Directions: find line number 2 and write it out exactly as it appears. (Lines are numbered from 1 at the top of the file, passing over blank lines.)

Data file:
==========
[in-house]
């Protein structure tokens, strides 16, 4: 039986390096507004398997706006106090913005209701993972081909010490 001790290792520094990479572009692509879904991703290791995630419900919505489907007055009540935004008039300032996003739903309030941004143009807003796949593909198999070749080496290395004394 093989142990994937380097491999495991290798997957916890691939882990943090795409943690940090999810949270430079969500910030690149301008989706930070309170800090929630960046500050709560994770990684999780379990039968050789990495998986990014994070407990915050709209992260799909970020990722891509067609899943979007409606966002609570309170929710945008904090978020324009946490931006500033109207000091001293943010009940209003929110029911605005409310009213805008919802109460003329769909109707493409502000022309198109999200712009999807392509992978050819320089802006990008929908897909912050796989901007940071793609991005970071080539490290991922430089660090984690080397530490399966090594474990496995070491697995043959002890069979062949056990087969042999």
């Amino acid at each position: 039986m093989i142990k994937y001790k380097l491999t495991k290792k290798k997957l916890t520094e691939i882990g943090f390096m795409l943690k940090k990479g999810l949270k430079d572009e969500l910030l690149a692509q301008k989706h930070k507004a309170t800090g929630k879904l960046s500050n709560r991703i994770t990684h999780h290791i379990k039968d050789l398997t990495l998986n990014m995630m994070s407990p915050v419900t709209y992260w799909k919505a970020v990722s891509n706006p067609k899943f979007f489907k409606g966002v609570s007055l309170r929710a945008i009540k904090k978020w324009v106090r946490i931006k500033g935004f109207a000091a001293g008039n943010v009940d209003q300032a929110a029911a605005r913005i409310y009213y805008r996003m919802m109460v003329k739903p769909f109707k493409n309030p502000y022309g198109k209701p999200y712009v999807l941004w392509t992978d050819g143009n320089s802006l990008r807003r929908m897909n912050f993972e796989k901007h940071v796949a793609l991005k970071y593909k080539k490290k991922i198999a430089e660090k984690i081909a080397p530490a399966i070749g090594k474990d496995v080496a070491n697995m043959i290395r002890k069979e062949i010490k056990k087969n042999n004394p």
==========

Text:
């Protein structure tokens, strides 16, 4: 039986390096507004398997706006106090913005209701993972081909010490 001790290792520094990479572009692509879904991703290791995630419900919505489907007055009540935004008039300032996003739903309030941004143009807003796949593909198999070749080496290395004394 093989142990994937380097491999495991290798997957916890691939882990943090795409943690940090999810949270430079969500910030690149301008989706930070309170800090929630960046500050709560994770990684999780379990039968050789990495998986990014994070407990915050709209992260799909970020990722891509067609899943979007409606966002609570309170929710945008904090978020324009946490931006500033109207000091001293943010009940209003929110029911605005409310009213805008919802109460003329769909109707493409502000022309198109999200712009999807392509992978050819320089802006990008929908897909912050796989901007940071793609991005970071080539490290991922430089660090984690080397530490399966090594474990496995070491697995043959002890069979062949056990087969042999």